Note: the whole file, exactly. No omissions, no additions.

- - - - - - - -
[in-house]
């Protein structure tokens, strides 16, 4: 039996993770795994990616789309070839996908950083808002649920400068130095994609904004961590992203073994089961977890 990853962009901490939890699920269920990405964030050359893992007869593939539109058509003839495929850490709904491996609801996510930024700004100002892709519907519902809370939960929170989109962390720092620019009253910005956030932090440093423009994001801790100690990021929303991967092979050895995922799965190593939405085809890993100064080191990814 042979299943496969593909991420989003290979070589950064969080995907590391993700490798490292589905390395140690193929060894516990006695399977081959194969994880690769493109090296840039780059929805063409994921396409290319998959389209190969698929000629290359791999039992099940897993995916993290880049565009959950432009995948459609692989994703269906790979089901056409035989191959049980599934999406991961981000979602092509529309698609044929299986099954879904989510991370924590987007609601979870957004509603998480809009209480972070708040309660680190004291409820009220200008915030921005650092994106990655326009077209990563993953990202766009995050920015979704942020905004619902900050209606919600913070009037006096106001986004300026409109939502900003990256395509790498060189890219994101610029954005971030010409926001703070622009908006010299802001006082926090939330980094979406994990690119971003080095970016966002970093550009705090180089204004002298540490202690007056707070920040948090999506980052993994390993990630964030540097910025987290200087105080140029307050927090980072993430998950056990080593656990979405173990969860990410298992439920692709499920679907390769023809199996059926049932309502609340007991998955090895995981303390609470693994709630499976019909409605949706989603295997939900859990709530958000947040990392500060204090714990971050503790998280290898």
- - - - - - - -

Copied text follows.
[in-house]
């Protein structure tokens, strides 16, 4: 039996993770795994990616789309070839996908950083808002649920400068130095994609904004961590992203073994089961977890 990853962009901490939890699920269920990405964030050359893992007869593939539109058509003839495929850490709904491996609801996510930024700004100002892709519907519902809370939960929170989109962390720092620019009253910005956030932090440093423009994001801790100690990021929303991967092979050895995922799965190593939405085809890993100064080191990814 042979299943496969593909991420989003290979070589950064969080995907590391993700490798490292589905390395140690193929060894516990006695399977081959194969994880690769493109090296840039780059929805063409994921396409290319998959389209190969698929000629290359791999039992099940897993995916993290880049565009959950432009995948459609692989994703269906790979089901056409035989191959049980599934999406991961981000979602092509529309698609044929299986099954879904989510991370924590987007609601979870957004509603998480809009209480972070708040309660680190004291409820009220200008915030921005650092994106990655326009077209990563993953990202766009995050920015979704942020905004619902900050209606919600913070009037006096106001986004300026409109939502900003990256395509790498060189890219994101610029954005971030010409926001703070622009908006010299802001006082926090939330980094979406994990690119971003080095970016966002970093550009705090180089204004002298540490202690007056707070920040948090999506980052993994390993990630964030540097910025987290200087105080140029307050927090980072993430998950056990080593656990979405173990969860990410298992439920692709499920679907390769023809199996059926049932309502609340007991998955090895995981303390609470693994709630499976019909409605949706989603295997939900859990709530958000947040990392500060204090714990971050503790998280290898």